Tblisi(Reuters)–Georgia’s President Eduard Shevardnadze accused opposition leaders on Monday of trying to engineer a coup as he scrambled to shore up support at home and abroad after a week of protests over disputed election results.
The opposition–which has protested almost daily over the results of a November 2 parliamentary poll–continued noisy street demonstrations and launched a hunger strike to add pressure on the veteran leader to resign or hold a new election.
Shevardnadze–popular in the West for his role in ending the Cold War as Soviet foreign minister but increasingly disliked at home–has also tried to warm once icy ties with Russia to avoid a return of violence last seen in Georgia in the early 1990s.
Georgia’s defense minister said on Sunday the political situation was "practically out of control" in a country where Western governmen’s and investors hope for stability to secure an alternative route for oil–avoiding the Gulf.
"A few politicians in Tbilisi have begun a fierce battle for power. They don’t disdain to insult and attack the president and are calling for a violent seizure of power," Shevardnadze told local television in Adzhara–an autonomous region on the Black Sea.
"I call on them to come to their senses–or they may drive themselves and the country into the abyss by their actions," he said after talks with the republic’s leader–Aslan Abashidze.
A huge crowd of supporters welcomed Shevardnadze in Adzhara.
"We have always been together–we are so–and we will be together in the future," Shevardnadze told them.
Abashidze heads the Revival Union party which lies in second place in the poll so far and Shevardnadze’s alliance with him seemed to be a bid to tie up the election.
"We are attacked from the inside as well as from the outside–but we have the absolute support of the population," Abashidze said.
Shevardnadze is criticized widely for his failure to revive dismal living standards–root out rampant corruption–and reunite the country. The region of Abkhazia remains beyond Tbilisi’s rule and closely allied to Moscow after a violent separatist conflict. South Ossetia is also going its own way.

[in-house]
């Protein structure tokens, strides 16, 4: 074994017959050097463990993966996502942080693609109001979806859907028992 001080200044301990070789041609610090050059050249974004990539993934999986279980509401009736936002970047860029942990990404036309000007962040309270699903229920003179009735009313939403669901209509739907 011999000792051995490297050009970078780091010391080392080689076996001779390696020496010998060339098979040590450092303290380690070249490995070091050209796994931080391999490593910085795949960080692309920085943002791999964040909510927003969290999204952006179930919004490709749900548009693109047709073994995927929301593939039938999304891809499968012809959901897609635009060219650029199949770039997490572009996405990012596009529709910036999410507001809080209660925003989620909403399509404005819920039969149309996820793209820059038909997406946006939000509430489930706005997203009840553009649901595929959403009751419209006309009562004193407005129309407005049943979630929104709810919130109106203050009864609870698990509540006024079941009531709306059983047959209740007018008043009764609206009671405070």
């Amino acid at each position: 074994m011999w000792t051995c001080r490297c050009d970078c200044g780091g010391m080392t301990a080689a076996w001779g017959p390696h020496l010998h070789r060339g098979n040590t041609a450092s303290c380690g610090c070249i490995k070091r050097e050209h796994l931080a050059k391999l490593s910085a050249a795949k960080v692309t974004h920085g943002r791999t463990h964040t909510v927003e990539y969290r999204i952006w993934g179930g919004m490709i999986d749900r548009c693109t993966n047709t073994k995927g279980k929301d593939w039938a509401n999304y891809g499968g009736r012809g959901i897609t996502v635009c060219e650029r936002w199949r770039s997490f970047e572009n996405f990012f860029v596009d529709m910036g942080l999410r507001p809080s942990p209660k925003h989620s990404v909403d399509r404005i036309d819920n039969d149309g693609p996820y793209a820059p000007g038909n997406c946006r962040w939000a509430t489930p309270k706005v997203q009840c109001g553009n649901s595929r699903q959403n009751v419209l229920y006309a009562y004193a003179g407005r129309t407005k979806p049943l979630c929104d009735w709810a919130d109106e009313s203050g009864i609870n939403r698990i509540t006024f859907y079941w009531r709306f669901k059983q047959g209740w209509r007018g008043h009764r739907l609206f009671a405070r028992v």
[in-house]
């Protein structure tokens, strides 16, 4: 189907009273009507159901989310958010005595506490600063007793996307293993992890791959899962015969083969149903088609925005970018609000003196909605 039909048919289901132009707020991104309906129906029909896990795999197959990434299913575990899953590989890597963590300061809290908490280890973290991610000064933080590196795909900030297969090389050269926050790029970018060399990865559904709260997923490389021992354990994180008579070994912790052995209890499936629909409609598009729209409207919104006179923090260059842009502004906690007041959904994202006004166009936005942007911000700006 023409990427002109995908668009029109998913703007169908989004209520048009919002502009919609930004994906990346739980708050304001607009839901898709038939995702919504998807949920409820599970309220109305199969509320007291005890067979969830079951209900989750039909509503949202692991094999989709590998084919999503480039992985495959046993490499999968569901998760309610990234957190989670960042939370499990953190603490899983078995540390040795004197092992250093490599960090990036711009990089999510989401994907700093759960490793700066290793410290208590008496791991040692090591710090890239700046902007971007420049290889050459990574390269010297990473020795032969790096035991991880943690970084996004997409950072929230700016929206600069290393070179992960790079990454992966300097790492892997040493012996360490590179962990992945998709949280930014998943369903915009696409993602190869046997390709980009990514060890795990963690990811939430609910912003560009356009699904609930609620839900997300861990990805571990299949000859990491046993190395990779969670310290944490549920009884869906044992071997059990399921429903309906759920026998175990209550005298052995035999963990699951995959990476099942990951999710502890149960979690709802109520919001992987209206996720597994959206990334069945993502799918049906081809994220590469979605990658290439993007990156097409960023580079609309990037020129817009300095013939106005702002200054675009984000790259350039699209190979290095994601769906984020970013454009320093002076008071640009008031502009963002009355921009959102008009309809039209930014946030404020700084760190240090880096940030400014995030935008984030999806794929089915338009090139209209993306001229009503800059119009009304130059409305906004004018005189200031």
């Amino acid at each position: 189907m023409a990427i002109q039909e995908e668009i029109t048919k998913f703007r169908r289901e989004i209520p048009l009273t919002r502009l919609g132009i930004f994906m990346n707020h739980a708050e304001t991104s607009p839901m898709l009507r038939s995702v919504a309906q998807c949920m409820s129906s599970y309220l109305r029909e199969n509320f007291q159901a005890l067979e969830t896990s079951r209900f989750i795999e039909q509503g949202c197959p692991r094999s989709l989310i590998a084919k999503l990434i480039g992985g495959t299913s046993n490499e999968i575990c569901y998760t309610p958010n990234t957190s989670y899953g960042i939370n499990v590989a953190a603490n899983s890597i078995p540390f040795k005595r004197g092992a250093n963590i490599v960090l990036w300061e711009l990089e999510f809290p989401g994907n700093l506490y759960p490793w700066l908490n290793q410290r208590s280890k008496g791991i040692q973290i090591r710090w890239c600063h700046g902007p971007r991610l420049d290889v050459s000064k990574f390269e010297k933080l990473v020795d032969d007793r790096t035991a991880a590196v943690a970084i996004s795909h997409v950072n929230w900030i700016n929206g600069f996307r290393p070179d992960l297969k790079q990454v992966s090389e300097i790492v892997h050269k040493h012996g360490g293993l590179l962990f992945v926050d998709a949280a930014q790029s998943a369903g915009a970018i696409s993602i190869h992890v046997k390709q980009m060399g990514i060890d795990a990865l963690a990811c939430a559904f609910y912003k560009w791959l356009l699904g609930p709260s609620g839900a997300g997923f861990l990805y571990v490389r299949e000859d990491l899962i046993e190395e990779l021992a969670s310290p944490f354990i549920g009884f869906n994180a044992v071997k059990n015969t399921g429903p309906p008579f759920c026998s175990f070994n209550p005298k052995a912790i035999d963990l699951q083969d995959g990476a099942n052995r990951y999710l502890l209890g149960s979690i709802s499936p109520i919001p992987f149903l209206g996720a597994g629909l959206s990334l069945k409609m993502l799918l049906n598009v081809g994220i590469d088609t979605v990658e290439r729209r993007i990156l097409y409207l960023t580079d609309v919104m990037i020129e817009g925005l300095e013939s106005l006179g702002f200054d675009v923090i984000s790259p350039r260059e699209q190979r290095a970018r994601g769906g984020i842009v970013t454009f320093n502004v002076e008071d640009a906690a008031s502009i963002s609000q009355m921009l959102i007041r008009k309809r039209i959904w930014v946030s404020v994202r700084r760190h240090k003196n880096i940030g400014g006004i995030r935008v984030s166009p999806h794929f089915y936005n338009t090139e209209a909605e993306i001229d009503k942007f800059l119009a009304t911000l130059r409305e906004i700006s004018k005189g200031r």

Late on Sunday–the white-haired Shevardnadze–75–also got a pledge of support from Russian President Vladimir Putin.
"The Russian president also expressed readiness to make decisions–appropriate decisions–which are in the interest of both countries–Georgia and Russia," Shevardnadze’s spokesman–Kakha Imnadze–said after the leaders spoke on the telephone.
Shevardnadze had once pursued closer ties with the West as a way of offsetting Russia’s influence in the country–which is still home to Russian Soviet-era bases and a Russian peacekeeping force in rebel Abkhazia.
The West has strategic and economic interests there as a pipeline is being built from neighboring Azerbaijan through Georgia to Turkey to take Caspian oil to the Mediterranean Sea.
"It’s a time for private diplomacy…I don’t want to get into advice other than urging the continuation of peaceful political means–avoiding violence," US Ambassador Richard Miles told reporters.
The opposition has said the election–which was expected to indicate who could take over from Shevardnadze when he is due to step down in a 2005 presidential poll–was stolen from them.
Preliminary poll results showed the pro-Shevardnadze For a New Georgia! bloc in the lead with 21.9 percent–ahead of Revival Union with 20.2 percent. An opposition bloc led by a former justice minister Mikhail Saakashvili–was third with 19.6 percent.